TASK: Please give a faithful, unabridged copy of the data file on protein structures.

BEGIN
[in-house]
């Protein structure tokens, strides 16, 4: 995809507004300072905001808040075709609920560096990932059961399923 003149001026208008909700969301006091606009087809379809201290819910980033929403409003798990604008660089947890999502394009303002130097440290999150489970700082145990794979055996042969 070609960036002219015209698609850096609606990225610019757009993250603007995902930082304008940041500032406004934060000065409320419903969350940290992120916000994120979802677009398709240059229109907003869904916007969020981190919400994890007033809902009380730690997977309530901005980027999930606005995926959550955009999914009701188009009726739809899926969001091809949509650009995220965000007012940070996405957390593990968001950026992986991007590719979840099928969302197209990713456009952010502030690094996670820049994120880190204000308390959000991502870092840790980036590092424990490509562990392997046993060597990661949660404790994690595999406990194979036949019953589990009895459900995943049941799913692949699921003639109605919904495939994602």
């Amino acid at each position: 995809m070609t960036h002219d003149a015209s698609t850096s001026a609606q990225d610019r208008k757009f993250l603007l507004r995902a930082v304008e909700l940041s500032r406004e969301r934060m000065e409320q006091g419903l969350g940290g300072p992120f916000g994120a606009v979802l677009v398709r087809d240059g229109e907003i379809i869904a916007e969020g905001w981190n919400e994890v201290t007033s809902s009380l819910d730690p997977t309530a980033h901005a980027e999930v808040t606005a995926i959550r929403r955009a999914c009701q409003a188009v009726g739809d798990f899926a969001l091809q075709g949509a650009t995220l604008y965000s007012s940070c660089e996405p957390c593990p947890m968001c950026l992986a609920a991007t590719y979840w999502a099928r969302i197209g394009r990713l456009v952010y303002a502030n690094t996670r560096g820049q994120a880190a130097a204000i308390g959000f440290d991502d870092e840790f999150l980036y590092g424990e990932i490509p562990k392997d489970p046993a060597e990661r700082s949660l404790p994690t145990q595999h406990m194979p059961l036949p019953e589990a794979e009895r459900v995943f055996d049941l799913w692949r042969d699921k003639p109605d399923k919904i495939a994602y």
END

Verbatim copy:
[in-house]
């Protein structure tokens, strides 16, 4: 995809507004300072905001808040075709609920560096990932059961399923 003149001026208008909700969301006091606009087809379809201290819910980033929403409003798990604008660089947890999502394009303002130097440290999150489970700082145990794979055996042969 070609960036002219015209698609850096609606990225610019757009993250603007995902930082304008940041500032406004934060000065409320419903969350940290992120916000994120979802677009398709240059229109907003869904916007969020981190919400994890007033809902009380730690997977309530901005980027999930606005995926959550955009999914009701188009009726739809899926969001091809949509650009995220965000007012940070996405957390593990968001950026992986991007590719979840099928969302197209990713456009952010502030690094996670820049994120880190204000308390959000991502870092840790980036590092424990490509562990392997046993060597990661949660404790994690595999406990194979036949019953589990009895459900995943049941799913692949699921003639109605919904495939994602």
């Amino acid at each position: 995809m070609t960036h002219d003149a015209s698609t850096s001026a609606q990225d610019r208008k757009f993250l603007l507004r995902a930082v304008e909700l940041s500032r406004e969301r934060m000065e409320q006091g419903l969350g940290g300072p992120f916000g994120a606009v979802l677009v398709r087809d240059g229109e907003i379809i869904a916007e969020g905001w981190n919400e994890v201290t007033s809902s009380l819910d730690p997977t309530a980033h901005a980027e999930v808040t606005a995926i959550r929403r955009a999914c009701q409003a188009v009726g739809d798990f899926a969001l091809q075709g949509a650009t995220l604008y965000s007012s940070c660089e996405p957390c593990p947890m968001c950026l992986a609920a991007t590719y979840w999502a099928r969302i197209g394009r990713l456009v952010y303002a502030n690094t996670r560096g820049q994120a880190a130097a204000i308390g959000f440290d991502d870092e840790f999150l980036y590092g424990e990932i490509p562990k392997d489970p046993a060597e990661r700082s949660l404790p994690t145990q595999h406990m194979p059961l036949p019953e589990a794979e009895r459900v995943f055996d049941l799913w692949r042969d699921k003639p109605d399923k919904i495939a994602y």